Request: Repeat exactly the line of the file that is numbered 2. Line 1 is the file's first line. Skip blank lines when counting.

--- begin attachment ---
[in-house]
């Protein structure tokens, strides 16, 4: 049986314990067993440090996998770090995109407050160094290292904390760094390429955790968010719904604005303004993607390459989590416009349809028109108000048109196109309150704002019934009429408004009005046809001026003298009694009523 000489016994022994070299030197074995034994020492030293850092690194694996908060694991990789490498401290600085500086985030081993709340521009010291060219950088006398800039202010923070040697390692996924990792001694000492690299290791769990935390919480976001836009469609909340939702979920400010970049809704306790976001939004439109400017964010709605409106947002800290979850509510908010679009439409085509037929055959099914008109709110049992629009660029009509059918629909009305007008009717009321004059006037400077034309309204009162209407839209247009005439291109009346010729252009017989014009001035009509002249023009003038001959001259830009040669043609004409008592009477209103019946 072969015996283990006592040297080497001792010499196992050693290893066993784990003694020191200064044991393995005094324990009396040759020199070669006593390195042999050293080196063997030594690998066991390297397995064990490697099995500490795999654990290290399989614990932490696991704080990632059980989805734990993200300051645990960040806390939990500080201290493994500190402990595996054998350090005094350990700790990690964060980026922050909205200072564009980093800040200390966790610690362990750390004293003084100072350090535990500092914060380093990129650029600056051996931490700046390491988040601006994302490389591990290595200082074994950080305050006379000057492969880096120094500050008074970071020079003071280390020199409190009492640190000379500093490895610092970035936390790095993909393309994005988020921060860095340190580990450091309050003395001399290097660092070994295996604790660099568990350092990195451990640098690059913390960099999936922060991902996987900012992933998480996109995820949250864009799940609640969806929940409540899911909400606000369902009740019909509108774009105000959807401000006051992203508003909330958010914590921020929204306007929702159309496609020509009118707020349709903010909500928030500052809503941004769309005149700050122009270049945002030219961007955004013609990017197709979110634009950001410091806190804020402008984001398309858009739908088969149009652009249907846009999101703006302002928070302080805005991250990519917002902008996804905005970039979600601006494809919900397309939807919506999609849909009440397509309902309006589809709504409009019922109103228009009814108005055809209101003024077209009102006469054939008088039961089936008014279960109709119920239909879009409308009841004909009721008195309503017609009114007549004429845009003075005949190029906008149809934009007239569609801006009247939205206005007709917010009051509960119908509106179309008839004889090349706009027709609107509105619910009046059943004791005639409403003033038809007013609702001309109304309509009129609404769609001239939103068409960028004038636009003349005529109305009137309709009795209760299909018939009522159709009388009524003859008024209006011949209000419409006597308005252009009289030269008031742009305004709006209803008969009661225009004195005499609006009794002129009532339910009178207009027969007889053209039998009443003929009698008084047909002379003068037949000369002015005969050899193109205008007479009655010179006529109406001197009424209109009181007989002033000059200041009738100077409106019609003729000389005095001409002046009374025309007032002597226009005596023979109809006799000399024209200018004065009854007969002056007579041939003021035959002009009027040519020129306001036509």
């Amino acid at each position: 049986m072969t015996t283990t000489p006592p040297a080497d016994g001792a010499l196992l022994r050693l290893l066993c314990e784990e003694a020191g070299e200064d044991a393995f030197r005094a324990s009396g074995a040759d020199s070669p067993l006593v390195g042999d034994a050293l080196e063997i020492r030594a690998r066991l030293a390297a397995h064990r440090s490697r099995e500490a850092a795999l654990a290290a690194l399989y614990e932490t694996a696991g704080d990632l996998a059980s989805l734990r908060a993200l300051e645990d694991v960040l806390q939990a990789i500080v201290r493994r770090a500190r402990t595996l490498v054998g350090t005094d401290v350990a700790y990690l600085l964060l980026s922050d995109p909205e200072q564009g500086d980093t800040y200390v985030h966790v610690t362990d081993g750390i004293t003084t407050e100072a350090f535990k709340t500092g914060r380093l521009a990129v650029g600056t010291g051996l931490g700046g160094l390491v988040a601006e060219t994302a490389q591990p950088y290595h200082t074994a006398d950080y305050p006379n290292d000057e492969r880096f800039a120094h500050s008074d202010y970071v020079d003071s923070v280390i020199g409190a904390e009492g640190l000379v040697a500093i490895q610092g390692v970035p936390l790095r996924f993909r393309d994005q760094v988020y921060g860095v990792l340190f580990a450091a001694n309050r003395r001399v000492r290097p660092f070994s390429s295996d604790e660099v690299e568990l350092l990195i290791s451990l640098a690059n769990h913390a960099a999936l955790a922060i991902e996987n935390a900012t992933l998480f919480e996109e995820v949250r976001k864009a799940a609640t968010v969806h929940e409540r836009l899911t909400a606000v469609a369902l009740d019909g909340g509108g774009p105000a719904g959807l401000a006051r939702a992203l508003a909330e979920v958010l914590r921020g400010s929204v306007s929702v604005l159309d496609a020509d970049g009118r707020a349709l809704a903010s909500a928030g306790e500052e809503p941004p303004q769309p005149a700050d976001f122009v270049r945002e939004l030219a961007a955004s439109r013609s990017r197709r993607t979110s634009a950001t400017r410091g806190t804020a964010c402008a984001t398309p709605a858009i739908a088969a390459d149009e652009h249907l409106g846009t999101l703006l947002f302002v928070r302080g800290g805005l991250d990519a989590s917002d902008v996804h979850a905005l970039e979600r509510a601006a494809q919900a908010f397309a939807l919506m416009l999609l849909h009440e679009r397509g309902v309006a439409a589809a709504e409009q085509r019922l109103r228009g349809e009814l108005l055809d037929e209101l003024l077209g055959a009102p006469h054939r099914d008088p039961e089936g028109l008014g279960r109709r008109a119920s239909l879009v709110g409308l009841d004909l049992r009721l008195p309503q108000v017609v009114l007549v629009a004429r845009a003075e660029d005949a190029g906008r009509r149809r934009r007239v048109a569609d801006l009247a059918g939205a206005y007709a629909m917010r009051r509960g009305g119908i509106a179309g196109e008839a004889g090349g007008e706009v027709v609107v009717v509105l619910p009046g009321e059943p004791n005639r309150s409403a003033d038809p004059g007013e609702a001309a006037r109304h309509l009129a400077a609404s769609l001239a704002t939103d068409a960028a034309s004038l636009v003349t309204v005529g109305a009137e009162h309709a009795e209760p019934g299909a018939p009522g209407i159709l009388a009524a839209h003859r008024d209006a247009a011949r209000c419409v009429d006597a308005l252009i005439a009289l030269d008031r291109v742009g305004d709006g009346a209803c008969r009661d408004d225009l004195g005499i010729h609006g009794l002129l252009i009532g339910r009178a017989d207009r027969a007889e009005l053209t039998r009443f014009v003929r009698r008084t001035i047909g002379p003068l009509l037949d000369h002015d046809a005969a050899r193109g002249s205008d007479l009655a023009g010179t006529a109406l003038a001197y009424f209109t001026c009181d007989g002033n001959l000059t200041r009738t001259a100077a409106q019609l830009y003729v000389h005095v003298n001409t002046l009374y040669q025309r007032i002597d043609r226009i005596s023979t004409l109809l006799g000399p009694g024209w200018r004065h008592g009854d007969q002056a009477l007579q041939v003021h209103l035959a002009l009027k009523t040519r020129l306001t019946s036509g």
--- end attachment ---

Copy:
């Protein structure tokens, strides 16, 4: 049986314990067993440090996998770090995109407050160094290292904390760094390429955790968010719904604005303004993607390459989590416009349809028109108000048109196109309150704002019934009429408004009005046809001026003298009694009523 000489016994022994070299030197074995034994020492030293850092690194694996908060694991990789490498401290600085500086985030081993709340521009010291060219950088006398800039202010923070040697390692996924990792001694000492690299290791769990935390919480976001836009469609909340939702979920400010970049809704306790976001939004439109400017964010709605409106947002800290979850509510908010679009439409085509037929055959099914008109709110049992629009660029009509059918629909009305007008009717009321004059006037400077034309309204009162209407839209247009005439291109009346010729252009017989014009001035009509002249023009003038001959001259830009040669043609004409008592009477209103019946 072969015996283990006592040297080497001792010499196992050693290893066993784990003694020191200064044991393995005094324990009396040759020199070669006593390195042999050293080196063997030594690998066991390297397995064990490697099995500490795999654990290290399989614990932490696991704080990632059980989805734990993200300051645990960040806390939990500080201290493994500190402990595996054998350090005094350990700790990690964060980026922050909205200072564009980093800040200390966790610690362990750390004293003084100072350090535990500092914060380093990129650029600056051996931490700046390491988040601006994302490389591990290595200082074994950080305050006379000057492969880096120094500050008074970071020079003071280390020199409190009492640190000379500093490895610092970035936390790095993909393309994005988020921060860095340190580990450091309050003395001399290097660092070994295996604790660099568990350092990195451990640098690059913390960099999936922060991902996987900012992933998480996109995820949250864009799940609640969806929940409540899911909400606000369902009740019909509108774009105000959807401000006051992203508003909330958010914590921020929204306007929702159309496609020509009118707020349709903010909500928030500052809503941004769309005149700050122009270049945002030219961007955004013609990017197709979110634009950001410091806190804020402008984001398309858009739908088969149009652009249907846009999101703006302002928070302080805005991250990519917002902008996804905005970039979600601006494809919900397309939807919506999609849909009440397509309902309006589809709504409009019922109103228009009814108005055809209101003024077209009102006469054939008088039961089936008014279960109709119920239909879009409308009841004909009721008195309503017609009114007549004429845009003075005949190029906008149809934009007239569609801006009247939205206005007709917010009051509960119908509106179309008839004889090349706009027709609107509105619910009046059943004791005639409403003033038809007013609702001309109304309509009129609404769609001239939103068409960028004038636009003349005529109305009137309709009795209760299909018939009522159709009388009524003859008024209006011949209000419409006597308005252009009289030269008031742009305004709006209803008969009661225009004195005499609006009794002129009532339910009178207009027969007889053209039998009443003929009698008084047909002379003068037949000369002015005969050899193109205008007479009655010179006529109406001197009424209109009181007989002033000059200041009738100077409106019609003729000389005095001409002046009374025309007032002597226009005596023979109809006799000399024209200018004065009854007969002056007579041939003021035959002009009027040519020129306001036509």